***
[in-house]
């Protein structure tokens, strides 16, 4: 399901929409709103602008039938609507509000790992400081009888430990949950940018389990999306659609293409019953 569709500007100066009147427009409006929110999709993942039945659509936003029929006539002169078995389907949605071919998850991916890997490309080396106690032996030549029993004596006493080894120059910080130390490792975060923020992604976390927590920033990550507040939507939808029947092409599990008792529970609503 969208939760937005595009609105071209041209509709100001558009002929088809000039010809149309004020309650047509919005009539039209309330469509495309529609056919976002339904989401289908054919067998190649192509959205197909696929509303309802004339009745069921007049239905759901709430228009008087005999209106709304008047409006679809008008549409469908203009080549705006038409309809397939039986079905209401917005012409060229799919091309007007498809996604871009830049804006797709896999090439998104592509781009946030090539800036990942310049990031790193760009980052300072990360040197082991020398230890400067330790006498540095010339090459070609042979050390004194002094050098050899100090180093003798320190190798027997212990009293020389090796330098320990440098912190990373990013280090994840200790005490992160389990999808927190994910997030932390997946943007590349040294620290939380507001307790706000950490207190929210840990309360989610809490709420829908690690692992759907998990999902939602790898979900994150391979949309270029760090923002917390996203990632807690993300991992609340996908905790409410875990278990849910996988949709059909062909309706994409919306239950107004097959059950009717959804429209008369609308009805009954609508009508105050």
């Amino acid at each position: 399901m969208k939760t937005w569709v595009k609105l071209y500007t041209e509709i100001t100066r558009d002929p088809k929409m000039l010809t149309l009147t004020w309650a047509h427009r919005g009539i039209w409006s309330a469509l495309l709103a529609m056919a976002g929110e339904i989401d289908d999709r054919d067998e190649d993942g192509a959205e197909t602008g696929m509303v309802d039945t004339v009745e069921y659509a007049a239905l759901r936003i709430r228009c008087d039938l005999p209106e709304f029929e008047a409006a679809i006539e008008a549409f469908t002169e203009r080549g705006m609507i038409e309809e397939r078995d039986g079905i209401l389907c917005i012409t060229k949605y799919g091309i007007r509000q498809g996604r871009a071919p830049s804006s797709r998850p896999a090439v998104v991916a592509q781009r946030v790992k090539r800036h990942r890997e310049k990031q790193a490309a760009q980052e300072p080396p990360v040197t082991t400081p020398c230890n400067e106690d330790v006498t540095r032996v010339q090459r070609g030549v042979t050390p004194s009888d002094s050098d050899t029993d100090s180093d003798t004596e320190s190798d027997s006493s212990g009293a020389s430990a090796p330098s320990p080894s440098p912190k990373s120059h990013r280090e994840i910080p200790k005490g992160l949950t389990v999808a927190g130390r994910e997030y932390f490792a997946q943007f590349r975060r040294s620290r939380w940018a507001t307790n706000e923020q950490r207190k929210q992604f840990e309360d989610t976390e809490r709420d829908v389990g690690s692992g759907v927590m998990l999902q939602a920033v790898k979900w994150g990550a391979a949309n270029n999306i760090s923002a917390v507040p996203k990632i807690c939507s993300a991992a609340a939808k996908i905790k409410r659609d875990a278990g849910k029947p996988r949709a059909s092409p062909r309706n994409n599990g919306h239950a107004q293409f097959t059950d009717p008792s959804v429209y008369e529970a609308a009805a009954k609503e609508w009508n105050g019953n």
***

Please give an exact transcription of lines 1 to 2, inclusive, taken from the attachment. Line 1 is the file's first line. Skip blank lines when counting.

[in-house]
């Protein structure tokens, strides 16, 4: 399901929409709103602008039938609507509000790992400081009888430990949950940018389990999306659609293409019953 569709500007100066009147427009409006929110999709993942039945659509936003029929006539002169078995389907949605071919998850991916890997490309080396106690032996030549029993004596006493080894120059910080130390490792975060923020992604976390927590920033990550507040939507939808029947092409599990008792529970609503 969208939760937005595009609105071209041209509709100001558009002929088809000039010809149309004020309650047509919005009539039209309330469509495309529609056919976002339904989401289908054919067998190649192509959205197909696929509303309802004339009745069921007049239905759901709430228009008087005999209106709304008047409006679809008008549409469908203009080549705006038409309809397939039986079905209401917005012409060229799919091309007007498809996604871009830049804006797709896999090439998104592509781009946030090539800036990942310049990031790193760009980052300072990360040197082991020398230890400067330790006498540095010339090459070609042979050390004194002094050098050899100090180093003798320190190798027997212990009293020389090796330098320990440098912190990373990013280090994840200790005490992160389990999808927190994910997030932390997946943007590349040294620290939380507001307790706000950490207190929210840990309360989610809490709420829908690690692992759907998990999902939602790898979900994150391979949309270029760090923002917390996203990632807690993300991992609340996908905790409410875990278990849910996988949709059909062909309706994409919306239950107004097959059950009717959804429209008369609308009805009954609508009508105050």